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UK, Australia, New Zealand Take Lead in Palliative Medicine

UK, Australia, New Zealand Take Lead in Palliative Medicine

ORLANDO--Half of the problems of patients who are dying are never reported. "Why?" asked Dr. Derek Doyle, a palliative medicine specialist in Edin-burgh, Scotland, "because doctors are not interested." Or at least that’s how patients feel, he said. "Physicians have not yet learned to communicate with patients about problems beyond their disease and its pain," he said at the 15th Annual International Breast Cancer Conference.

In the best medical schools, physicians receive up to 76 hours of course work in palliative medicine, but the mean is 13 to 14 hours, and may be only 1 hour.

Ten years ago, Dr. Doyle and his colleagues met in Brussels with two members from each country in the European Union, plus Switzerland and Sweden, to review a curriculum in palliative care for medical students originally devised by the Association for Palliative Medicine of Great Britain and Ireland. They felt that palliative care had to be made an examinable specialty for it to have credibility in both professional and political circles.

The undergraduate curriculum concentrates on pain and symptom management, psychosocial problems, spiritual issues, legal and ethical issues, communication, and palliative care in different settings. In pain and symptom management, Dr. Doyle said, it is important to develop the physician’s sensitivity to a patient’s problems rather than simply giving them treatment formulas. "It’s not so much a matter of giving the correct morphine dose as of being sensitive to the fact that the pain comes with fear and psychosocial issues that are more difficult to control."

At first a patient only wants relief of pain and that takes about 4 days to achieve. Then 50% of patients cease to report physical problems, but may have psychosocial ones--fears, apprehensions, problems about family and spouse--as well as spiritual problems.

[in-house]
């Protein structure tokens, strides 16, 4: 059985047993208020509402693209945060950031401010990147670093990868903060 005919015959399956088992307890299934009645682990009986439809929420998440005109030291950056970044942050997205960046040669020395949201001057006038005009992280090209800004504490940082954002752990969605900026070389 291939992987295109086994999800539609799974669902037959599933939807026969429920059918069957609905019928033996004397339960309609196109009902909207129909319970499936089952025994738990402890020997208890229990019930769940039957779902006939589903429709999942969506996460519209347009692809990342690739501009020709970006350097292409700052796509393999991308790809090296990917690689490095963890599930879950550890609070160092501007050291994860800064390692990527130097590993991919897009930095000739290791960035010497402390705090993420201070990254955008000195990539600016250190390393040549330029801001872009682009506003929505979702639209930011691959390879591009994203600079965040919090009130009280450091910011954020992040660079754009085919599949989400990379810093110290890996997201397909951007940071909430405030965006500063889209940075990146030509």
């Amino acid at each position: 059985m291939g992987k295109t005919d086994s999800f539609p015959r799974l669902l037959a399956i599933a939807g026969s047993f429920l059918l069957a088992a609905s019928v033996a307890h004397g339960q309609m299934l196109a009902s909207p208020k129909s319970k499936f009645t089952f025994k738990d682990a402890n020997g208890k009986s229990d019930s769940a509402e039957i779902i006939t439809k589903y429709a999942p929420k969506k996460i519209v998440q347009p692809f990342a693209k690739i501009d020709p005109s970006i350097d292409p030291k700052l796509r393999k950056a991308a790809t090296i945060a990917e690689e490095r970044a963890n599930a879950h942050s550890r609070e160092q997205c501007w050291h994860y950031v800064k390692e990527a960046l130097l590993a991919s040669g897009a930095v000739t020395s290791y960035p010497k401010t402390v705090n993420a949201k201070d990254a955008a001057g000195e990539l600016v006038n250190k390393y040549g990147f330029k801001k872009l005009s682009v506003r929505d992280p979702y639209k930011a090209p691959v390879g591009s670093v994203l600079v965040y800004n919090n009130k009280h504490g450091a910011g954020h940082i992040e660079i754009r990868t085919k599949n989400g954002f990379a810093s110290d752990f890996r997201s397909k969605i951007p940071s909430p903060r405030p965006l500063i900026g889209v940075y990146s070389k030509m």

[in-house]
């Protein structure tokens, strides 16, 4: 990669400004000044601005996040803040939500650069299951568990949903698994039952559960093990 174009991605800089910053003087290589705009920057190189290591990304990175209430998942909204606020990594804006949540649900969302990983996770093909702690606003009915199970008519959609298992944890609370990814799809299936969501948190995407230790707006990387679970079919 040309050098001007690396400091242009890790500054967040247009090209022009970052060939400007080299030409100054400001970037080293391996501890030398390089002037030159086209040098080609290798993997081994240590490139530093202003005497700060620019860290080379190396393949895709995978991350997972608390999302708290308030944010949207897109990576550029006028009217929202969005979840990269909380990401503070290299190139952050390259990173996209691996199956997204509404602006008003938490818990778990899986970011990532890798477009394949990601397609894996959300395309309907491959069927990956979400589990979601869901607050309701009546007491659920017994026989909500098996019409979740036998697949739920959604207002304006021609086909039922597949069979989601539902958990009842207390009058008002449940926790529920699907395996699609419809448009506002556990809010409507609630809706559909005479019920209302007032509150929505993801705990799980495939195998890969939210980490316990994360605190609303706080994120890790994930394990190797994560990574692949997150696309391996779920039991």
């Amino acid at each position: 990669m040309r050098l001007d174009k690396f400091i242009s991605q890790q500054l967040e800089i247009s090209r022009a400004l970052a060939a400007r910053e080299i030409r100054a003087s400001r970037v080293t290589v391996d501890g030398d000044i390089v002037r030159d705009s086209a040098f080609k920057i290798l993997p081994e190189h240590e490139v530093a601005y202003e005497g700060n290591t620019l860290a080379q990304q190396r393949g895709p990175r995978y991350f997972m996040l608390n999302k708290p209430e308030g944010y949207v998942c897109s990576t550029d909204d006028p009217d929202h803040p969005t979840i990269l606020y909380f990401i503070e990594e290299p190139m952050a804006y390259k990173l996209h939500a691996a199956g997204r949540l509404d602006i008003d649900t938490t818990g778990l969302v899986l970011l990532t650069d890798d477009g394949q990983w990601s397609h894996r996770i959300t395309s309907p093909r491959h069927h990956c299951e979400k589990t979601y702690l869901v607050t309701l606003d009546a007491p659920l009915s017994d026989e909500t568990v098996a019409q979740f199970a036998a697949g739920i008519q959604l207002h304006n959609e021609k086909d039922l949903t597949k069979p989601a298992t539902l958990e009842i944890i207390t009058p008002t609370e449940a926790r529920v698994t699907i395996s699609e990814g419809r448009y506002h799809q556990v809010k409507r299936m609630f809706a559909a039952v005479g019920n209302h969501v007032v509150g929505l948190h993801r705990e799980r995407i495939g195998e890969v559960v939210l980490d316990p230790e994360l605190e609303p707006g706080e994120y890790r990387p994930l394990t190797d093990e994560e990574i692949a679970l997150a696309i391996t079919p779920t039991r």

Searching for Meaning

"When I say spiritual, people immediately assume I’m talking about religious concerns," he said. "It isn’t that at all." He said that people are searching for meaning and asking difficult-to-answer questions: Why do I die at 35 leaving four kids? Why do I die when I still have so much to do? Why do I have to suffer like this when I try to lead a good life? Dr. Doyle said that terminally ill patients do not need traditional pat answers, but help from someone who has the same questions and is still searching for answers.

Physicians entering the program are taught by nonspecialists in their preclin-ical years--family physicians, psychologists, and hospice doctors--while in the clinical years, they are taught by palliative medicine specialists.

"In the United Kingdom, where palliative medicine has been a specialty since October 1987, there are now more palliative medicine specialists than there are oncologists," he said. To date, ther are 230 palliative medicine consultants and 110 fellowship training programs. Programs are only open to applicants who have already completed training in internal medicine, oncology, or family medicine. To this training is added a 4-year course of further rigorous study.

During their training, they will see 1,000 to 1,500 patients and also attend courses in management, audit, research, teaching, and bereavement counseling. They must also spend a year "filling gaps in their knowledge of neurology, AIDS, psychotherapy, and family medicine, depending on their background," he said.

All those present at the Brussels conference accepted the recommended pallaitive medicine curriculum, he said. However, not all medical schools have implemented it, and only the UK, Australia, and New Zealand have set up palliative medicine as a specialty area.

 
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